• Skin: burns, other surgeries where skin grafting is used: >13 -70 years of age (dependent on assessment

    Pathway to eye/corneal tissue donation after death

    Tissue Donation Flowchart

    After the family has had time to process and understand the information about the end of life care for their 
    child, a second meeting should be arranged by the medical team to discuss the possibility of tissue donation.  In cases where tissue donation is being considered, the senior treating medical consultant, nursing team
    leader, a Donation Specialist Nursing Coordinator and social worker should meet to review any possible conflicts of interest and anticipate any other concerns or issues that should be addressed during the family donation conversation
    Clear documentation in the medical record of any family donation conversations is required.

    Consent

    The consent process involved with tissue donation must be explained to the senior available next of kin in detail by the MDS and/or DSNC.  Interpreters must be used if English is not the family’s first language.  Consent must be given for each tissue removed.

    Parents will be provided with the following information to be able to give informed consent: 

    • The possibility some or all of the tissues may not be suitable for transplantation
    • The anticipated time frame for the tissue donation process 
    • That they can change their mind at any stage and rescind consent 
    • The steps in the process – e.g. possible transfer of the body to Donor Tissue bank Victoria in Southbank Melbourne or the Coroners Court as applicable
    • Whether the death will need to be reported to the Coroner and, if it does the coronial process 
    • The fact that tissue donation doesn’t have any benefits for their child 
    • Once processed, tissues can be stored for up to 10 years before use in transplantation 
    • Non-transplantable tissues will be disposed of if not used after 10 years 

    Time must be given to a family to consider if tissue donation is the right decision for them.

    When the family are ready, parents (or ‘senior available next of kin’) are requested to sign the Consent Form (Consent documentation Victoria version 7.0) with the DSNC/MDS.

    Corners Cases

    If the patient’s death is reportable to the Coroner, tissue donation is still possible.  The DSNC will obtain consent from the Coroner for tissue donation to occur and/or any limitations to possible tissue donation.

    Corneal Retrieval

    Whole eye and corneal donation may only occur in children over the age of 2y, who meet the criteria for donation. This is determined by the Lions Eye Donation Service (LEDS). In Victoria, the whole eye is removed and a prosthetic disc placed to prevent any disfigurement to the child. Tissue donation of the cornea (whole eye) can occur in the hospital mortuary or at the coroners, if appropriate, within the discussed time frames.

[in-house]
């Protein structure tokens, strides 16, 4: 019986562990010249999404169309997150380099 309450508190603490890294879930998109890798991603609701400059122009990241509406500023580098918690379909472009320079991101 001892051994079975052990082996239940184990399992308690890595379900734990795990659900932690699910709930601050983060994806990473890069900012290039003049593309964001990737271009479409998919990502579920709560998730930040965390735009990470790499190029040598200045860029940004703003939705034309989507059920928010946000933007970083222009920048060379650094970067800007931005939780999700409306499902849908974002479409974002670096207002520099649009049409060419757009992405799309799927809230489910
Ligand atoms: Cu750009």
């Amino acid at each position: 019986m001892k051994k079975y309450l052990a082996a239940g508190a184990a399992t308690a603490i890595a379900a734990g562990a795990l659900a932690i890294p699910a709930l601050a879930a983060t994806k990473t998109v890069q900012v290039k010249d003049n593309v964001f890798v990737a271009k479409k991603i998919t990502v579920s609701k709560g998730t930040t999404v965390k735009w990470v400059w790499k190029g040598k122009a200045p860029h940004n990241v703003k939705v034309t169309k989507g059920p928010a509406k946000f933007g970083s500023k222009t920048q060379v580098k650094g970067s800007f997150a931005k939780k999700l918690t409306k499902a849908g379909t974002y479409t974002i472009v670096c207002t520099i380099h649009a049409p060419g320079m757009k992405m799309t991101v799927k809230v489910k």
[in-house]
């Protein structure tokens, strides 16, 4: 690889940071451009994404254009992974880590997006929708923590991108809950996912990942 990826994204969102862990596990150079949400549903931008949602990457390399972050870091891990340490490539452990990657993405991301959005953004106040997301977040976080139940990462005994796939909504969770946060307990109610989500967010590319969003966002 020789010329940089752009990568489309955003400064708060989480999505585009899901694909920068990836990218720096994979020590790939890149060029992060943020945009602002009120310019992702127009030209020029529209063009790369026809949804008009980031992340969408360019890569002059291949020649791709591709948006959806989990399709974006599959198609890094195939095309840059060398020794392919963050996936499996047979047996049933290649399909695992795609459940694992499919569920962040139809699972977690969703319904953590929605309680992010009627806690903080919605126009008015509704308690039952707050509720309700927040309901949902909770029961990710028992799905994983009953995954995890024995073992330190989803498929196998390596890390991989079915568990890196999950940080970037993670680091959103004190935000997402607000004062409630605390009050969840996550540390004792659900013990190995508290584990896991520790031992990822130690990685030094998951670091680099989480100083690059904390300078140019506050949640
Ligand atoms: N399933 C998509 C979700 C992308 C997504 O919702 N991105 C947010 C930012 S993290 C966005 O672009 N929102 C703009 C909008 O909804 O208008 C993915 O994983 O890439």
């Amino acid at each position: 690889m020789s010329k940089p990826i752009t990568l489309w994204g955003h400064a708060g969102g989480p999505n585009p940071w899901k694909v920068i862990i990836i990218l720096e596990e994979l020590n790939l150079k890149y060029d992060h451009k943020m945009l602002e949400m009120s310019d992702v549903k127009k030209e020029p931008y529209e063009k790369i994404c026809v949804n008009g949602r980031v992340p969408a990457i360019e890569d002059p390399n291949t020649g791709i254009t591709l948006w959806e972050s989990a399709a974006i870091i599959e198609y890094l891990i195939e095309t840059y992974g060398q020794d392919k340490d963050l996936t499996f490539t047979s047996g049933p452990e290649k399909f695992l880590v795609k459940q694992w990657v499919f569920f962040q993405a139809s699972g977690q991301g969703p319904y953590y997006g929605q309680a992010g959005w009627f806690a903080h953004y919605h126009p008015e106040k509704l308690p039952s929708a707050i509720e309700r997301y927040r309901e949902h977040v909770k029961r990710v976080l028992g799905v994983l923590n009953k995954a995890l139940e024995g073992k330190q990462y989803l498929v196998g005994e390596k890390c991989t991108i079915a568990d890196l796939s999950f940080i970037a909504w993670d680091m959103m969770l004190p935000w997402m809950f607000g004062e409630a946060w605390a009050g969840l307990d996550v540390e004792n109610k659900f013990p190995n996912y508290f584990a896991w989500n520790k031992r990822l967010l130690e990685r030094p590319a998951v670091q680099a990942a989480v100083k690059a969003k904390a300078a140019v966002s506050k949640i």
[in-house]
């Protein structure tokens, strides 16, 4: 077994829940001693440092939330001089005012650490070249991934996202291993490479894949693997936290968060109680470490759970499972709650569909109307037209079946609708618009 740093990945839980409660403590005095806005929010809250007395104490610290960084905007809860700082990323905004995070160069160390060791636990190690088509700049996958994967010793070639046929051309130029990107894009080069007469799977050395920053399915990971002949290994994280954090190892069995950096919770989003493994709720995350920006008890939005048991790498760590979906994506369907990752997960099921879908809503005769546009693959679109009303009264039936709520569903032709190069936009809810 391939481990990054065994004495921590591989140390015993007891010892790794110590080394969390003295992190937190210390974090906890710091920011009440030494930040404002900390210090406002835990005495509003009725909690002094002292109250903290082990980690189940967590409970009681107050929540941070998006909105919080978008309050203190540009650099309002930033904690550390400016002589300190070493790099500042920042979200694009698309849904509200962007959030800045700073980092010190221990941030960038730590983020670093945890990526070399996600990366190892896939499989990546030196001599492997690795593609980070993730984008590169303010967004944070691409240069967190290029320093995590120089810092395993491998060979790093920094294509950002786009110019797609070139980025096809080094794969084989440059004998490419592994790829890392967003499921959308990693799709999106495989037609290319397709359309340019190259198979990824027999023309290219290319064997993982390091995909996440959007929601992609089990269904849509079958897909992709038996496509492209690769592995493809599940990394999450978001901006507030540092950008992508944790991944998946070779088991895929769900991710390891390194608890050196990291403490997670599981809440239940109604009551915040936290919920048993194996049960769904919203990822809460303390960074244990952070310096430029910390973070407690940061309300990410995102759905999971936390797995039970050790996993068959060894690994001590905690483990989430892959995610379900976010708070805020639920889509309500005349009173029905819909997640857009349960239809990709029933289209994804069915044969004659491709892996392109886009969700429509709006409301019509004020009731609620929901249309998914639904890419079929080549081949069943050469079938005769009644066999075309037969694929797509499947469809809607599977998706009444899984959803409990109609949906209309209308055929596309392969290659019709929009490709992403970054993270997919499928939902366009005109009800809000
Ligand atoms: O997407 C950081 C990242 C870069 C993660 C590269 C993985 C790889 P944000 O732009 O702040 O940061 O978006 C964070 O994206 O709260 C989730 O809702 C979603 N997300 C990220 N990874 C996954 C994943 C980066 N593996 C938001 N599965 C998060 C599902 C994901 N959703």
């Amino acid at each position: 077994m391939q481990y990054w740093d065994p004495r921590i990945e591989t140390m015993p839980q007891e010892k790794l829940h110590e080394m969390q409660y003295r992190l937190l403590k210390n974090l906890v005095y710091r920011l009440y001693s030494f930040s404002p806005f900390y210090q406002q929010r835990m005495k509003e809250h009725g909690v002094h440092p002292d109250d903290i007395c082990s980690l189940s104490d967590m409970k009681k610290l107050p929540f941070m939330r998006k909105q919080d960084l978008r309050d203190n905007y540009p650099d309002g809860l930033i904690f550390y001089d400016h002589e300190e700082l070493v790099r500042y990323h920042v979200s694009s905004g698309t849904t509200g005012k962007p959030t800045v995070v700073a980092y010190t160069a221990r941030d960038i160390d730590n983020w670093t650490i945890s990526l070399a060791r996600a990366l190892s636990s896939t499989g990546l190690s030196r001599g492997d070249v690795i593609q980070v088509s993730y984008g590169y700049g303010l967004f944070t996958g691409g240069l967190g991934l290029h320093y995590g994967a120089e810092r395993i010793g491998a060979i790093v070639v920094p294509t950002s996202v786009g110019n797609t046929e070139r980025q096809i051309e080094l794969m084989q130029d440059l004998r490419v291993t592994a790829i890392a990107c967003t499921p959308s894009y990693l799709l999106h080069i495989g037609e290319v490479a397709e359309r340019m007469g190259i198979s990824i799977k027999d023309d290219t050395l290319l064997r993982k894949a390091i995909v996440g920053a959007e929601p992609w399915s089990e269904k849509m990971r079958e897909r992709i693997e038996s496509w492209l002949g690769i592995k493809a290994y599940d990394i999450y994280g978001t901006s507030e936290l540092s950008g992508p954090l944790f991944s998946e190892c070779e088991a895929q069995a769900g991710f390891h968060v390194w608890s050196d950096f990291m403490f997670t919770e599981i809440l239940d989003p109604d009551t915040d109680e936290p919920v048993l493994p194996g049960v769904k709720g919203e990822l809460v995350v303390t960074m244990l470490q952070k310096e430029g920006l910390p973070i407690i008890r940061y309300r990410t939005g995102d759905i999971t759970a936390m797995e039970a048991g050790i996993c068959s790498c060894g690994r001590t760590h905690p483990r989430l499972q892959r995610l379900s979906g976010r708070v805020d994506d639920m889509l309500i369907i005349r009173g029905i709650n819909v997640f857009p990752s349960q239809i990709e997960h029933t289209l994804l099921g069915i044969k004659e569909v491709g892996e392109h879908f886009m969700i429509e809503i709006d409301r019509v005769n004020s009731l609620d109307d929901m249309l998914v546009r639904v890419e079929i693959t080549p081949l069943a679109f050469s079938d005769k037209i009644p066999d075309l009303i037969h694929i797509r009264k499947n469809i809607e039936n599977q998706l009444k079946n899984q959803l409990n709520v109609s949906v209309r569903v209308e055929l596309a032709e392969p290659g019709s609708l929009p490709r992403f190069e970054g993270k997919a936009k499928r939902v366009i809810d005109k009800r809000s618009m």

IMPORTANT NOTE ON EYE CARE: any patient >2y may be considered for eye donation; hence eye care is paramount to ensure the corneas are kept moist and minimize infection and ulceration. 

    Post Donation Care

    Parents/care givers will be followed up by an RCH social worker/Palliative Care Team following the death of their child.  They will also be contacted by a DSNC at DonateLife or DTBV to outline the outcome of the donation if requested by the family.

    Parents of children who are tissue only donors are provided with support through DonateLife and DTBV.  If requested, they will receive a support package following the donation with the transplant outcomes, bereavement support material and contact with DonateLife family Support Coordinator.

    Patient Privacy

    It is important to maintain the privacy of the transplant recipients and donor families.  It is an offence in Australia to disclose information regarding the donor or recipient under The Human Tissue Act 183 Section 37(2) and 37(3).  The DSNC and/or DTBV will provide families with appropriate De- identified information about the transplant outcomes.

    Staff Support

    The staff/Unit involved in the donation process will receive information about the outcomes of the donation from the RCH DSNC’s.  The RCH DSNC’s can organize a debrief session for staff involved in the donation process if required.  This will provide feedback to staff and provide an opportunity to identify process issues that may be improved for further donation cases at the RCH. Support can also be sought from Nurse Unit Managers and EAP.

    Links

    References

    Evidence Table 

    You can find the evidence table for this guideline here


    Please remember to read the disclaimer


    The development of this nursing guideline was coordinated by Trechelle Herington and Jaeramie Carson, Donation Specialist Nursing Coordinators, and approved by the Nursing Clinical Effectiveness Committee. Updated August 2019.